Filming in Big Horn County is expected to begin soon for a storm chaser action movie called "Supercell." The movie has a cast including actor Alec Baldwin.
Preparation for filming is ongoing and one of the producers, Nathan Klingher, said Monday he expects people working on the movie, some of whom are already on the ground in Billings and elsewhere, to be in Montana for about a month.
"Supercell," tells the story of a teenager whose legendary storm-chasing father was killed by a super tornado and now finds himself working for Baldwin's character leading a group of "unsuspecting adventurers deep into the eye of the most dangerous supercell ever seen," according to The Hollywood Reporter.
Baldwin will be portraying a character called Zane Rogers. As The Hollywood Reporter described the role, Rogers is a greedy and reckless man who runs a storm-chasing tourism business built on the legacy of the teenager's father. Short Porch Pictures is the production company behind the movie.
"I think the film is going to be really interesting because it is kind of a throwback to the kind of movies you saw in the New Hollywood-era 80s, where it's very practical and kind of special effects driven, versus VFX," Klingher said.
Visual effects, or VFX, includes things like computer-generated imagery and transferring motion-capture recording of an actor's movements onto 3D models. Special effects generally refers to things like explosions or fake rain that are physically present in the filming.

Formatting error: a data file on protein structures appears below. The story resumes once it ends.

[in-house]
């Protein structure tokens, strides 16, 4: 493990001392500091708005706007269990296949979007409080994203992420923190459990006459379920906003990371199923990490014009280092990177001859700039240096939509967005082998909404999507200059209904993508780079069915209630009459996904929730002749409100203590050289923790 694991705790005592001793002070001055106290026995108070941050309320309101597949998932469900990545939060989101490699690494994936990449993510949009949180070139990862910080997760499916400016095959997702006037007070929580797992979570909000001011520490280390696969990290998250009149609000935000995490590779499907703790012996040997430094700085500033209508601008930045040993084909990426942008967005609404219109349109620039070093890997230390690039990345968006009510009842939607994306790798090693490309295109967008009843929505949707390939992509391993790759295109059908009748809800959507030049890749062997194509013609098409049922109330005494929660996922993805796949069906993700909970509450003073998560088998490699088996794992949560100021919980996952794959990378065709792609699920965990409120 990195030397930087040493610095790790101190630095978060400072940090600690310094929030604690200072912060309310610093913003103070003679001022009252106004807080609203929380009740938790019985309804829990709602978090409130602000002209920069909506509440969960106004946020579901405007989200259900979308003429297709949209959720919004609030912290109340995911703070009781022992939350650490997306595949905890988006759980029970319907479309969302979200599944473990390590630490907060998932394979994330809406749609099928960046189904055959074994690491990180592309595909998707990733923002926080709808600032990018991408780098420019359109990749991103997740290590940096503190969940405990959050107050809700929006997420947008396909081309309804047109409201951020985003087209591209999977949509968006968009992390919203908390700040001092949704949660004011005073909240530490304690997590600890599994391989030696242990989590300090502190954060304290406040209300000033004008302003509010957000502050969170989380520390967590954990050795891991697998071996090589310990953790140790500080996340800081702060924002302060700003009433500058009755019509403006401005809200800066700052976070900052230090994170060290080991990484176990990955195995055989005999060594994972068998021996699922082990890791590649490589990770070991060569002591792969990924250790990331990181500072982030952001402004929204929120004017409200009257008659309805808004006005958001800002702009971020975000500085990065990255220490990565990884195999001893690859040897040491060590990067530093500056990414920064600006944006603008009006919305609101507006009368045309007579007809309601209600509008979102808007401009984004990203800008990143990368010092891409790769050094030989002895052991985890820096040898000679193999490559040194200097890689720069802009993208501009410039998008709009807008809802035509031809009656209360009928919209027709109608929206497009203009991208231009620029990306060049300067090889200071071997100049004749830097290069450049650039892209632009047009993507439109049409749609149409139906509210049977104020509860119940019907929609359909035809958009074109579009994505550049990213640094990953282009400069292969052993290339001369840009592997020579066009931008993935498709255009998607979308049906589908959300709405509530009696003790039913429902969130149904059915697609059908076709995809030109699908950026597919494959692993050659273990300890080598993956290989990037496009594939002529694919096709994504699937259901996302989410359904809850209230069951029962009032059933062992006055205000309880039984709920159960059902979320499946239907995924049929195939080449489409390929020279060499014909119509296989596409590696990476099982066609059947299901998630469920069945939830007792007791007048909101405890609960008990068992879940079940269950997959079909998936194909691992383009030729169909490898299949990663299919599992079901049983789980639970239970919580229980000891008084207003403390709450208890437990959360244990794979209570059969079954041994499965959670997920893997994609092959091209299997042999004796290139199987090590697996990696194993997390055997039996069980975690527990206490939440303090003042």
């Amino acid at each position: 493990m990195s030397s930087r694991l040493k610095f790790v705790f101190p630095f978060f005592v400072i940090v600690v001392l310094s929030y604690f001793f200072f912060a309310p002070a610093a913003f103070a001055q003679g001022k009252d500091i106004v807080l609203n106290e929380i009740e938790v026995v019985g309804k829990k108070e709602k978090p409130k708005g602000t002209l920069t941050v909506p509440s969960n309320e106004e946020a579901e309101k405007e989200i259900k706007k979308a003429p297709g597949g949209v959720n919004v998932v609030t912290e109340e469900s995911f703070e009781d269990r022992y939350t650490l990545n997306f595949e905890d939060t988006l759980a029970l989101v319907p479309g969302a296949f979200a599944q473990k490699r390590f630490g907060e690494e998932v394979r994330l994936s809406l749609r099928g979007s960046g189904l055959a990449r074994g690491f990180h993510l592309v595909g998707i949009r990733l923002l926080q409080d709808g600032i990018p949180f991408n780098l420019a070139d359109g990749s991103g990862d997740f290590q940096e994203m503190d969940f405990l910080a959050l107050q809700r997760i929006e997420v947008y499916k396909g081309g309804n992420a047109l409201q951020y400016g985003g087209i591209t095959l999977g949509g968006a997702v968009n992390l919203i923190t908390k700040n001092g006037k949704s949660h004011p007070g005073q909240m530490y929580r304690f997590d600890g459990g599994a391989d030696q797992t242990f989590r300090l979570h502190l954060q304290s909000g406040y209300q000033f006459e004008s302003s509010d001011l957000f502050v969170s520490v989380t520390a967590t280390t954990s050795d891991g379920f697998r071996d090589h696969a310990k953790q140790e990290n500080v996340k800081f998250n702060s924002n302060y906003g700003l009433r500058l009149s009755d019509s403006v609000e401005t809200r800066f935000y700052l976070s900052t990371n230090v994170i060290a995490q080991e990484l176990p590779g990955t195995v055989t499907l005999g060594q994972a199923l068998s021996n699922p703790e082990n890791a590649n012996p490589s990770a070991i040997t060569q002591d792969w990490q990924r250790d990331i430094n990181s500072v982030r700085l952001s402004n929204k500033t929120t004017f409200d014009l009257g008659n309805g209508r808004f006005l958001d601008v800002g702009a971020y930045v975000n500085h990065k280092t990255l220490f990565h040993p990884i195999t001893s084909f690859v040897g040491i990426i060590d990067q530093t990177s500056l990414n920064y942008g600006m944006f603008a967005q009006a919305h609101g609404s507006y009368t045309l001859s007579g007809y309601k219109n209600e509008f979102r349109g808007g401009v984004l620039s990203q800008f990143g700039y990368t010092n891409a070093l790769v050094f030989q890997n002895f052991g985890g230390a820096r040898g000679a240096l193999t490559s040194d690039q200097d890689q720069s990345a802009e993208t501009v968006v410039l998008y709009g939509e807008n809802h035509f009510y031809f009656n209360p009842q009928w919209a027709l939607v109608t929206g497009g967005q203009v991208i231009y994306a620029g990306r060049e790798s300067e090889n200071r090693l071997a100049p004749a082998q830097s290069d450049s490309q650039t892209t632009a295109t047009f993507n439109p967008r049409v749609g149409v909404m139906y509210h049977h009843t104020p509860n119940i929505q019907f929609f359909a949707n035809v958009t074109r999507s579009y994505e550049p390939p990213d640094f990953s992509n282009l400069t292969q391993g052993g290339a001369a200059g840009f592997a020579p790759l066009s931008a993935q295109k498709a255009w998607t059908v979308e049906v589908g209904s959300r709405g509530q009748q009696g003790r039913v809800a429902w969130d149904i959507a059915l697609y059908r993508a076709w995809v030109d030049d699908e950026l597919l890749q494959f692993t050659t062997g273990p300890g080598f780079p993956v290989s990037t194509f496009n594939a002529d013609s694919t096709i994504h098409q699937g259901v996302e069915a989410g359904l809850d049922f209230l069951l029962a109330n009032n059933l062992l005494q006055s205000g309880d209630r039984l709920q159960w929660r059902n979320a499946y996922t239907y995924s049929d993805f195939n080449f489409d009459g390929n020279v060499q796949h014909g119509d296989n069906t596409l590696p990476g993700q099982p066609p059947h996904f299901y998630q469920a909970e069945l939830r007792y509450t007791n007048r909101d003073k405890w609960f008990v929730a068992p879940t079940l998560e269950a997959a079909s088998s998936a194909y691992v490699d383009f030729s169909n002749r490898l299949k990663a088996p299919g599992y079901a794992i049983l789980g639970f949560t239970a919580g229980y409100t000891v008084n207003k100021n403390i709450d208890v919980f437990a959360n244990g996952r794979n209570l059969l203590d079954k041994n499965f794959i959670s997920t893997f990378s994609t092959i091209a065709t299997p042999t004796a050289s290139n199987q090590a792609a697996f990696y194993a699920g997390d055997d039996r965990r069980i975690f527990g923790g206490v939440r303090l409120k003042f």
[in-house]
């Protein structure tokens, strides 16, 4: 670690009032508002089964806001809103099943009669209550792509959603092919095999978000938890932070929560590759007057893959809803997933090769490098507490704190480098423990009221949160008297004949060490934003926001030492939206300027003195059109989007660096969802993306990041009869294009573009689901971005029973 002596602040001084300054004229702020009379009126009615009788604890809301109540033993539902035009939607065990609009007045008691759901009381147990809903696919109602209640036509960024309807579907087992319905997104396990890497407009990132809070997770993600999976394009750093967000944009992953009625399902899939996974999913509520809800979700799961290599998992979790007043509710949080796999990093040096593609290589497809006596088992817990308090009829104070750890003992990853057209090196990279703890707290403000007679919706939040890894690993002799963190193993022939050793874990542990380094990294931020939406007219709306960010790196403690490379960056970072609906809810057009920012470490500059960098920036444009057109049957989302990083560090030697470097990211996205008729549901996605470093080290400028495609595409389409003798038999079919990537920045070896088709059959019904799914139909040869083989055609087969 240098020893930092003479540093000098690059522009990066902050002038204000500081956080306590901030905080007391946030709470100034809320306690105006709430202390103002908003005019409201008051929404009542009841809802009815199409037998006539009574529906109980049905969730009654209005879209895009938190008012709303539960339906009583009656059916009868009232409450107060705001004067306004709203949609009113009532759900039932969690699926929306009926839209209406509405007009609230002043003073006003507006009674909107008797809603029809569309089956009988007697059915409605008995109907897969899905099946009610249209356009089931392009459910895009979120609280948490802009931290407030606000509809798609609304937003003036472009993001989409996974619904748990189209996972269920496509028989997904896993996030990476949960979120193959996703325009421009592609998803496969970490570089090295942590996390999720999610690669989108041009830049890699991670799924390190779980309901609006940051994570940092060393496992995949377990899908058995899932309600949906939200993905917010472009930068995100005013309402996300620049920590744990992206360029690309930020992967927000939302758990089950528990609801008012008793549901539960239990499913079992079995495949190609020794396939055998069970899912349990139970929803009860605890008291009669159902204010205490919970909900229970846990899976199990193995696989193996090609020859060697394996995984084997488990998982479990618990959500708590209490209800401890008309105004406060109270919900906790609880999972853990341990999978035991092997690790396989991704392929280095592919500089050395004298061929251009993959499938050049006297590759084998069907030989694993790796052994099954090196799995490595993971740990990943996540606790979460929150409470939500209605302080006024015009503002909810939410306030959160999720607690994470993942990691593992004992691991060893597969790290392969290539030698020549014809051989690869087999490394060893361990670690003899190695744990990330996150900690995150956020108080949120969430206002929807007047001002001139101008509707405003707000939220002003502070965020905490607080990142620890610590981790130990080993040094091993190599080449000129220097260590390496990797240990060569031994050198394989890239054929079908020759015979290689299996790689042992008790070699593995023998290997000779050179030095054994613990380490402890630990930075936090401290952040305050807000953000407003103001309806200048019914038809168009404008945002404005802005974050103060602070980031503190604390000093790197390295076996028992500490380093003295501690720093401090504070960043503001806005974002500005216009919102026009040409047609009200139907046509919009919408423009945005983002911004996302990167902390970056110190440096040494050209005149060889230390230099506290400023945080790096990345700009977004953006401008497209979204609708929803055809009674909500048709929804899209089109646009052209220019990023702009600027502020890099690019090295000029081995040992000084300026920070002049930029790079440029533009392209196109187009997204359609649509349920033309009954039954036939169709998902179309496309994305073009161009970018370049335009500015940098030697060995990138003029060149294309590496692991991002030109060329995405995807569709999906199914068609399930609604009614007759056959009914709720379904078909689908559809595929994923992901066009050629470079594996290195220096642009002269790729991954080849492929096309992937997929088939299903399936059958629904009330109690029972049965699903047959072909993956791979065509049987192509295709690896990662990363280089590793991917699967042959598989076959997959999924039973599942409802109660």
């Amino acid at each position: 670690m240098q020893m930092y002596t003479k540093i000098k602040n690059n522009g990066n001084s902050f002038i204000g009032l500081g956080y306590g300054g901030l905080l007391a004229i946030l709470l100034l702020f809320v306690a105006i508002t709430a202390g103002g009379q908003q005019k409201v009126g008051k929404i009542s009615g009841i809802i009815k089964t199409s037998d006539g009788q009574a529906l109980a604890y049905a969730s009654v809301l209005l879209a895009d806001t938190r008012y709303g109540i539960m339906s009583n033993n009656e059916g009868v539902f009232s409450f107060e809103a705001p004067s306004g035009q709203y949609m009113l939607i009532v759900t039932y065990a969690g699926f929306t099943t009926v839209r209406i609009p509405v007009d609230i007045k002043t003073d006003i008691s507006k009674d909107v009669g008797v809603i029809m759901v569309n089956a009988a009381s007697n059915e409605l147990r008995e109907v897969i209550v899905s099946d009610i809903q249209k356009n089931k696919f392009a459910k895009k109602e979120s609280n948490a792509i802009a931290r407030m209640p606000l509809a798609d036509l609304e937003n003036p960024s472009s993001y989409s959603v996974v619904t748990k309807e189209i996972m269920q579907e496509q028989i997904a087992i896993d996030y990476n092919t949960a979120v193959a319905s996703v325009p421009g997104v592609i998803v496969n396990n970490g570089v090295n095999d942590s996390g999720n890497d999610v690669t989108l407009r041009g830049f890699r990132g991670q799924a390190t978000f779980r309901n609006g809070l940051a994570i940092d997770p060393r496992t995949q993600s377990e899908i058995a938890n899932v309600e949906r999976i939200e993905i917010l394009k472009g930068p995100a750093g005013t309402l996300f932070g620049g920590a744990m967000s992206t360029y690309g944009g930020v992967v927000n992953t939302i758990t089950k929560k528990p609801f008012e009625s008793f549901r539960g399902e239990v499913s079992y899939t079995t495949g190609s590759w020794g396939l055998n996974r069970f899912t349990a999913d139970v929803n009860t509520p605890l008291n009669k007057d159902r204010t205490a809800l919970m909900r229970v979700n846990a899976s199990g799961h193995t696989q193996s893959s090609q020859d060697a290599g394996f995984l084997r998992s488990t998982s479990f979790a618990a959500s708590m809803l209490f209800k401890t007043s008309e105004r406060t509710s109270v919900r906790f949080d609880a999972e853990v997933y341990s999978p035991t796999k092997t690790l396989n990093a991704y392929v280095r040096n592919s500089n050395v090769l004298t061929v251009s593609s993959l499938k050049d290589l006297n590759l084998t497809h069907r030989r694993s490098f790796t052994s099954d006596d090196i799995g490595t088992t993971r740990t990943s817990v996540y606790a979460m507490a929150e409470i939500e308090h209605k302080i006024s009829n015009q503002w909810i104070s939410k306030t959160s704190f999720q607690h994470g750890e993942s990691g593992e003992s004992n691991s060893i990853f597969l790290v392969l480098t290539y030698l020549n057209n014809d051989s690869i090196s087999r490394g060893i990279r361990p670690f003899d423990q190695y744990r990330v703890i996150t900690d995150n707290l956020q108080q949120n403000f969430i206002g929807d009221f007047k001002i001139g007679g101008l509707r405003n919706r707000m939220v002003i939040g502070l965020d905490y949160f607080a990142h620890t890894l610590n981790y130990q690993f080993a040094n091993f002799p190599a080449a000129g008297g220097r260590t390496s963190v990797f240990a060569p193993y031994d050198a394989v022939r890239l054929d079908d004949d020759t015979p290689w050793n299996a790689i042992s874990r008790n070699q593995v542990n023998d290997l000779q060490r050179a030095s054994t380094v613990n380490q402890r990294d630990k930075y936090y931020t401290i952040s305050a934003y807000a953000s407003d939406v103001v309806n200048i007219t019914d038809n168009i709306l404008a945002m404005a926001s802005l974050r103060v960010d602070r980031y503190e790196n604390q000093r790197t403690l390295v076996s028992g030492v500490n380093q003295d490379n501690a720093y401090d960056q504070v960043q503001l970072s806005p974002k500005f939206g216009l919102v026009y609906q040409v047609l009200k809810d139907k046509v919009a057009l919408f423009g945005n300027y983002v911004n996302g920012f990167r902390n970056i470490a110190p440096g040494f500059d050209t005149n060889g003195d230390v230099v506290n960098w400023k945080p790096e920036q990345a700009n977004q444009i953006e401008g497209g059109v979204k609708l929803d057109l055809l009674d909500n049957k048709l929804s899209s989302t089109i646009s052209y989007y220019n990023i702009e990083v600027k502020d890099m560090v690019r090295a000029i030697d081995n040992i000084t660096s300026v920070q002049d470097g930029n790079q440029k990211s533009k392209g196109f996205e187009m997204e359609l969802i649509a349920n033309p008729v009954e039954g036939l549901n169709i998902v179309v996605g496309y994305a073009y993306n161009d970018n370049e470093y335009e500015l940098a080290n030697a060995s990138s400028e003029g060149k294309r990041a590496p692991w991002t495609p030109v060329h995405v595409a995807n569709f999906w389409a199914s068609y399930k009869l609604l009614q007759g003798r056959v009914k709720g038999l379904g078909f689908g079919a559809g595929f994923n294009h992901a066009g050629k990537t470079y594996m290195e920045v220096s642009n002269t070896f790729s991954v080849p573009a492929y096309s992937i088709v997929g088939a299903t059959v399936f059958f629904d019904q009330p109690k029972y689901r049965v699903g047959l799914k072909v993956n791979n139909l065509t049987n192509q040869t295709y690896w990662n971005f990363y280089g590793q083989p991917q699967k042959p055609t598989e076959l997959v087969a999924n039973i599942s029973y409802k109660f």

Klingher, citing "Twister" as an example, said there really aren't that many tornado-specific disaster movies out there.
"So it's kind of a unique one in that space," he said.
Last week people working on the film were continuing to look for extras to fill a variety of roles and were also looking for people with vehicles that look suited for storm chasing.
The Montana Film Office also put out a casting call on social media from "Supercell" producers for "an Asian male around 20 years old for a key background/extra role."
People interested were asked to email firstname.lastname@example.org.
In explaining the decision to film in Montana, Klingher cited the beautiful plains look and the state's film tax credit program.
"Montana in general is this big, beautiful state, right? Beautiful scenery, lots of interesting towns, lots of landscapes. We're the size of Germany, we have a small population," Montana Film Office Commissioner Allison Whitmer said. "So there's a lot of interesting aspects to Montana that producers find very attractive and the incentive program adds a layer of financial incentives."
Whitmer said the state has between 80 and 117 film productions a year. Included in those numbers are movies, television, documentaries, TV shows, music videos and commercials.
A report commissioned by the film office and published last summer concluded that production of films, TV shows and commercials contributed $47.6 million to Montana's economy from January 2019 to June 2020.